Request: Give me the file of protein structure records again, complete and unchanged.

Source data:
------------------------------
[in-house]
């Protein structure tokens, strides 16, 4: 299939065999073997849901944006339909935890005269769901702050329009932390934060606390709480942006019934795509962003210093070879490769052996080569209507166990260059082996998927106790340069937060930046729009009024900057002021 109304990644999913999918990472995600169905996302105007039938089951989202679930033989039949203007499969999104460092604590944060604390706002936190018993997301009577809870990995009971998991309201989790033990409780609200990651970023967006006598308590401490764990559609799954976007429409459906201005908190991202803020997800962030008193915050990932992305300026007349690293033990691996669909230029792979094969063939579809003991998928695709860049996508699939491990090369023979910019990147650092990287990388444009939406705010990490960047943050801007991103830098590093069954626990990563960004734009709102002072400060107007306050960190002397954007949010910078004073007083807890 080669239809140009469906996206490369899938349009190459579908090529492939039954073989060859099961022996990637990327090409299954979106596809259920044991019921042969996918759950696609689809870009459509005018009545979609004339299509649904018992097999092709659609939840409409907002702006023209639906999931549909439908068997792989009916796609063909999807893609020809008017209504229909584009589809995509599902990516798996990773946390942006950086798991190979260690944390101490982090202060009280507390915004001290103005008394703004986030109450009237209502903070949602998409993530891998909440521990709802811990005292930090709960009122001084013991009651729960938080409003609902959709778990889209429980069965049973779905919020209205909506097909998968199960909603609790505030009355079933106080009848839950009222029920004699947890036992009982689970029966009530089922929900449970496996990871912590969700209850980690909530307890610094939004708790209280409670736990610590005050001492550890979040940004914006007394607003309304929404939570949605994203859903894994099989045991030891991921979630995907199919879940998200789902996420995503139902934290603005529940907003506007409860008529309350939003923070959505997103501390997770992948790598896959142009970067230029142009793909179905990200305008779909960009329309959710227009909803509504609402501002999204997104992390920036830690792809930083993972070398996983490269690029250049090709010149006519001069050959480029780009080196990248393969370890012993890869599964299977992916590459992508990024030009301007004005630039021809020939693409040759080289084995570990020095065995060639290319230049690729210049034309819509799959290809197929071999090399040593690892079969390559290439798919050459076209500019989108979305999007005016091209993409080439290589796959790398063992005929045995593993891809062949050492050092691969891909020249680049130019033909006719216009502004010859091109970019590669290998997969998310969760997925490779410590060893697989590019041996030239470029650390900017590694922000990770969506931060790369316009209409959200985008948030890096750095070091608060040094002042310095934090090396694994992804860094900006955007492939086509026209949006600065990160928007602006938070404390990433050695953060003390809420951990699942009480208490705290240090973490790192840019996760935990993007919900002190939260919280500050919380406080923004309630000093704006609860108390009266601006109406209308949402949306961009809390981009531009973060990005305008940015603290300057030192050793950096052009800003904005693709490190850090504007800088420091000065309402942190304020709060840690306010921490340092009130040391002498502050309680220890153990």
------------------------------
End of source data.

[in-house]
């Protein structure tokens, strides 16, 4: 299939065999073997849901944006339909935890005269769901702050329009932390934060606390709480942006019934795509962003210093070879490769052996080569209507166990260059082996998927106790340069937060930046729009009024900057002021 109304990644999913999918990472995600169905996302105007039938089951989202679930033989039949203007499969999104460092604590944060604390706002936190018993997301009577809870990995009971998991309201989790033990409780609200990651970023967006006598308590401490764990559609799954976007429409459906201005908190991202803020997800962030008193915050990932992305300026007349690293033990691996669909230029792979094969063939579809003991998928695709860049996508699939491990090369023979910019990147650092990287990388444009939406705010990490960047943050801007991103830098590093069954626990990563960004734009709102002072400060107007306050960190002397954007949010910078004073007083807890 080669239809140009469906996206490369899938349009190459579908090529492939039954073989060859099961022996990637990327090409299954979106596809259920044991019921042969996918759950696609689809870009459509005018009545979609004339299509649904018992097999092709659609939840409409907002702006023209639906999931549909439908068997792989009916796609063909999807893609020809008017209504229909584009589809995509599902990516798996990773946390942006950086798991190979260690944390101490982090202060009280507390915004001290103005008394703004986030109450009237209502903070949602998409993530891998909440521990709802811990005292930090709960009122001084013991009651729960938080409003609902959709778990889209429980069965049973779905919020209205909506097909998968199960909603609790505030009355079933106080009848839950009222029920004699947890036992009982689970029966009530089922929900449970496996990871912590969700209850980690909530307890610094939004708790209280409670736990610590005050001492550890979040940004914006007394607003309304929404939570949605994203859903894994099989045991030891991921979630995907199919879940998200789902996420995503139902934290603005529940907003506007409860008529309350939003923070959505997103501390997770992948790598896959142009970067230029142009793909179905990200305008779909960009329309959710227009909803509504609402501002999204997104992390920036830690792809930083993972070398996983490269690029250049090709010149006519001069050959480029780009080196990248393969370890012993890869599964299977992916590459992508990024030009301007004005630039021809020939693409040759080289084995570990020095065995060639290319230049690729210049034309819509799959290809197929071999090399040593690892079969390559290439798919050459076209500019989108979305999007005016091209993409080439290589796959790398063992005929045995593993891809062949050492050092691969891909020249680049130019033909006719216009502004010859091109970019590669290998997969998310969760997925490779410590060893697989590019041996030239470029650390900017590694922000990770969506931060790369316009209409959200985008948030890096750095070091608060040094002042310095934090090396694994992804860094900006955007492939086509026209949006600065990160928007602006938070404390990433050695953060003390809420951990699942009480208490705290240090973490790192840019996760935990993007919900002190939260919280500050919380406080923004309630000093704006609860108390009266601006109406209308949402949306961009809390981009531009973060990005305008940015603290300057030192050793950096052009800003904005693709490190850090504007800088420091000065309402942190304020709060840690306010921490340092009130040391002498502050309680220890153990």